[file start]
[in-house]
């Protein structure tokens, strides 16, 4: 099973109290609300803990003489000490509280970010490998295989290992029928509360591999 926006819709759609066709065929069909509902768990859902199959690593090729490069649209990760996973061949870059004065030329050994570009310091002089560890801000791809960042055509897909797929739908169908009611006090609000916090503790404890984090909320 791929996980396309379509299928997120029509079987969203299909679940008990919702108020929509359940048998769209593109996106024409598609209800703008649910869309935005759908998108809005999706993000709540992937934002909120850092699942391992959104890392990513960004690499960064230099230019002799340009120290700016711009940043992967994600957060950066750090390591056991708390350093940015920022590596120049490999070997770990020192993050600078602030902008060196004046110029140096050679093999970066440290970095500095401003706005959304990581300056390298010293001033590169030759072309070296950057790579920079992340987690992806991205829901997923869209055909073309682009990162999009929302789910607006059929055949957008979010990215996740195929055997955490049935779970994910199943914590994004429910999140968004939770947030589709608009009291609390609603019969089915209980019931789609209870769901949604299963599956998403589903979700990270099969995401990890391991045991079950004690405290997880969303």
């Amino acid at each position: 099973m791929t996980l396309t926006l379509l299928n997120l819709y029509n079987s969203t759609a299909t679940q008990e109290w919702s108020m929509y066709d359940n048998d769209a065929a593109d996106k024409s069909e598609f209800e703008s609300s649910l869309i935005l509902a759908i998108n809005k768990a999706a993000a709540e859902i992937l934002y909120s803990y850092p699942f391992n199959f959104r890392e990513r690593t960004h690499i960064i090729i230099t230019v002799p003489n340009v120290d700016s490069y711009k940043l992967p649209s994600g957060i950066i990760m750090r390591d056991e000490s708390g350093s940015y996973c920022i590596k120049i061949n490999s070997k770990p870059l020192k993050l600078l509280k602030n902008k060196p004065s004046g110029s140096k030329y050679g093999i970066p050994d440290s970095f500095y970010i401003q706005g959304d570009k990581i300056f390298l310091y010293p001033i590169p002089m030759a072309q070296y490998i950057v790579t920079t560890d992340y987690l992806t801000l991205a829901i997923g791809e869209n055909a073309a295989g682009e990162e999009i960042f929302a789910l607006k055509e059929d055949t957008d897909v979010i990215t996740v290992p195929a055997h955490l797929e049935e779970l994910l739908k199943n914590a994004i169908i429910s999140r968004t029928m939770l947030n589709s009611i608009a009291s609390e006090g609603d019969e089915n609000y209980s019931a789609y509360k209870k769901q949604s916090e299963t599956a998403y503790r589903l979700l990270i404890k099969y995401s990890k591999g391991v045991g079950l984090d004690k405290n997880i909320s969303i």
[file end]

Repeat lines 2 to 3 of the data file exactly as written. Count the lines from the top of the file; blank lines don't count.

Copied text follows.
């Protein structure tokens, strides 16, 4: 099973109290609300803990003489000490509280970010490998295989290992029928509360591999 926006819709759609066709065929069909509902768990859902199959690593090729490069649209990760996973061949870059004065030329050994570009310091002089560890801000791809960042055509897909797929739908169908009611006090609000916090503790404890984090909320 791929996980396309379509299928997120029509079987969203299909679940008990919702108020929509359940048998769209593109996106024409598609209800703008649910869309935005759908998108809005999706993000709540992937934002909120850092699942391992959104890392990513960004690499960064230099230019002799340009120290700016711009940043992967994600957060950066750090390591056991708390350093940015920022590596120049490999070997770990020192993050600078602030902008060196004046110029140096050679093999970066440290970095500095401003706005959304990581300056390298010293001033590169030759072309070296950057790579920079992340987690992806991205829901997923869209055909073309682009990162999009929302789910607006059929055949957008979010990215996740195929055997955490049935779970994910199943914590994004429910999140968004939770947030589709608009009291609390609603019969089915209980019931789609209870769901949604299963599956998403589903979700990270099969995401990890391991045991079950004690405290997880969303």
């Amino acid at each position: 099973m791929t996980l396309t926006l379509l299928n997120l819709y029509n079987s969203t759609a299909t679940q008990e109290w919702s108020m929509y066709d359940n048998d769209a065929a593109d996106k024409s069909e598609f209800e703008s609300s649910l869309i935005l509902a759908i998108n809005k768990a999706a993000a709540e859902i992937l934002y909120s803990y850092p699942f391992n199959f959104r890392e990513r690593t960004h690499i960064i090729i230099t230019v002799p003489n340009v120290d700016s490069y711009k940043l992967p649209s994600g957060i950066i990760m750090r390591d056991e000490s708390g350093s940015y996973c920022i590596k120049i061949n490999s070997k770990p870059l020192k993050l600078l509280k602030n902008k060196p004065s004046g110029s140096k030329y050679g093999i970066p050994d440290s970095f500095y970010i401003q706005g959304d570009k990581i300056f390298l310091y010293p001033i590169p002089m030759a072309q070296y490998i950057v790579t920079t560890d992340y987690l992806t801000l991205a829901i997923g791809e869209n055909a073309a295989g682009e990162e999009i960042f929302a789910l607006k055509e059929d055949t957008d897909v979010i990215t996740v290992p195929a055997h955490l797929e049935e779970l994910l739908k199943n914590a994004i169908i429910s999140r968004t029928m939770l947030n589709s009611i608009a009291s609390e006090g609603d019969e089915n609000y209980s019931a789609y509360k209870k769901q949604s916090e299963t599956a998403y503790r589903l979700l990270i404890k099969y995401s990890k591999g391991v045991g079950l984090d004690k405290n997880i909320s969303i």